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Tuesday, July 16, 2024

Accidental shootings on the rise; Children most vulnerable

June is National Gun Violence Awareness Month, and this will be the state’s first full permitless carry summer after recent law went into effect in July 2022

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On the steps of a home on North Kealing Avenue sits a memorial full of toys and stuffed animals.

A small pair of orange and black Nikes sit in the middle of the memorial to commemorate the life of 5-year-old Hakiem Scott.

The boy accidentally shot himself inside his Near Eastside home in May.

“Whenever we have just one accidental shooting, that’s too many,” said Officer William Young, Indianapolis Metropolitan Police Department public information officer.

RELATED: Indianapolis witnesses nearly a dozen shootings over the weekend 

Accidental shooting statistics

Children falling victim to spike in accidental shootings for the city
6-year-old Billy Ray Mack II accidentally shot himself inside his home April 16, 2023. (Photo provided by the Mack family)

So far, there have been three accidental firearm homicides this year; Scott has not been the only accidental child shooting victim.

In April, 6-year-old Billy Ray Mack II accidentally shot himself inside his home.

IMPD is warning against accidental shootings ahead of summer, especially as it pertains to children. On June 9, three minors in three separate shooting incidents occurred.

Police confirm that they were 8, 11 and 13 years old.

As of June 5, there have been 56 nonfatal accidental shooting victims and 39 reported accidental discharges of a firearm this year alone.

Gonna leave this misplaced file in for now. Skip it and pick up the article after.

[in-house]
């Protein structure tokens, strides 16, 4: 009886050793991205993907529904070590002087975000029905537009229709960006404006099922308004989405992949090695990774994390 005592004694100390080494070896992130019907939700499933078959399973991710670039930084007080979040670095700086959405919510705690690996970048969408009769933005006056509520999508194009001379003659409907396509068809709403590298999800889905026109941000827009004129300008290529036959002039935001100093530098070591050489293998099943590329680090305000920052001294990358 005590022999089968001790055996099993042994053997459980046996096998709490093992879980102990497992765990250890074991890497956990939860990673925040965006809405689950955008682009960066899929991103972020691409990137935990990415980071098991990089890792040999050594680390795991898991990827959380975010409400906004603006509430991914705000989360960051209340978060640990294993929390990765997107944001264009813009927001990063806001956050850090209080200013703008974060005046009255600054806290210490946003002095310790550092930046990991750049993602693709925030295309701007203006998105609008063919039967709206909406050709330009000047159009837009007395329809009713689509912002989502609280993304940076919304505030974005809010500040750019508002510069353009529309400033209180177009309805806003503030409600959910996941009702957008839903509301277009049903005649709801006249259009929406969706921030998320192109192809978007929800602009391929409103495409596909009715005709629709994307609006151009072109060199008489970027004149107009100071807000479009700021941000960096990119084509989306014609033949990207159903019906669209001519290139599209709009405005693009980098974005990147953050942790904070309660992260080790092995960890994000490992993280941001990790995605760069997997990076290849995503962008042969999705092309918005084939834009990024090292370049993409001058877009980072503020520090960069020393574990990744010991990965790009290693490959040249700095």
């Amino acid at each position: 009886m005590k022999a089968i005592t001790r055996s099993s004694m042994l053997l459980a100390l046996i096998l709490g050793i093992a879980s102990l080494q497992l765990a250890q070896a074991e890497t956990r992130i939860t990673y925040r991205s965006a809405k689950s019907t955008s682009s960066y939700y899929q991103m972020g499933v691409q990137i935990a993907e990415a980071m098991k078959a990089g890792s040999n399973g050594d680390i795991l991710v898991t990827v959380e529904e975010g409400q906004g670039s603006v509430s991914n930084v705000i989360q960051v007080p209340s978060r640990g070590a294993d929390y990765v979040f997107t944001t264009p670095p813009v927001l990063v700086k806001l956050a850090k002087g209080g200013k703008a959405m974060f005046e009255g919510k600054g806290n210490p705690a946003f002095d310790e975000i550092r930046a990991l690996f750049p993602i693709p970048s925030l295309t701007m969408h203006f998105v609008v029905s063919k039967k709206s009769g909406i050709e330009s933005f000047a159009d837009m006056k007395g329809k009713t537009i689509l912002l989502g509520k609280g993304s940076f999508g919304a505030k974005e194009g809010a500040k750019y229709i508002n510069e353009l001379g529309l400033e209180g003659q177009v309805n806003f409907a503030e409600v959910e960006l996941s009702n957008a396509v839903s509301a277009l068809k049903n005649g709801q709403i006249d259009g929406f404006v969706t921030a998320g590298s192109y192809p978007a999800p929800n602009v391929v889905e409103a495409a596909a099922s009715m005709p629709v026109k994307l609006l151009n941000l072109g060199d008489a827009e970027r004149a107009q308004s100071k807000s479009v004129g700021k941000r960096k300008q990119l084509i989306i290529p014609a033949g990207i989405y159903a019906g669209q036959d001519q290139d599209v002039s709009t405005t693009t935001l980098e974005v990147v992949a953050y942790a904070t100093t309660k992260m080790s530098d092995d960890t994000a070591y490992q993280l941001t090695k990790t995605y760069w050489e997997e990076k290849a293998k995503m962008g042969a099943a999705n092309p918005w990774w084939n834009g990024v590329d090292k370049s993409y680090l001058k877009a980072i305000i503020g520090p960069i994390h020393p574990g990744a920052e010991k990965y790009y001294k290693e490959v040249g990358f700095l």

These numbers do not reflect the recent shootings.

A total of 24 people were shot over one weekend from Friday, June 9, to Sunday, June 11.

Four shootings involved juveniles.

City officials speak on accidental shootings

“Three children were injured because of unsecured firearms and reckless, irresponsible behavior. We are frustrated, angry and heartbroken. The IMPD is investigating these incidents and will hold those responsible accountable,” said Chris Bailey, IMPD assistant chief.

“We need parents, adults and our community to do better. The lives of our children and their future are at stake.”

Officer Young said there has been an abundance of small children and teenagers getting hold of mom and dad’s firearms.

Mayor Joe Hogsett released a statement on the accidental shootings involving minors on June 9 the next day.

“Last night, gun violence harmed several people across Indianapolis, including multiple children who sustained injuries in separate shootings. Yet, their true cause was no accident,” said Mayor Hogsett.

“I share the anger of our community in the proliferation and reckless use of firearms in Indianapolis and pledge to continue fighting for commonsense gun safety measures to protect our most vulnerable.”

Recent state law on firearms

State lawmakers dropped gun permit requirements on July 1, 2022.

Indiana residents ages 18 or older can now carry a handgun without the need for a license or permit. The exceptions being if you are indicted for a felony conviction, admitted for mental illness, or are under a protective order for domestic or family violence.

To possess a firearm, you must also be a U.S. citizen.

Having not been dishonorably discharged from the U.S. military is also a requirement.

Indiana is now one of 25 states in the country with a permitless carry law.

“So many people have access to firearms. It’s important for folks to get the proper training needed because these weapons are dangerous. Even as a law enforcement officer, I have to do so many hours of firearms training,” said Young.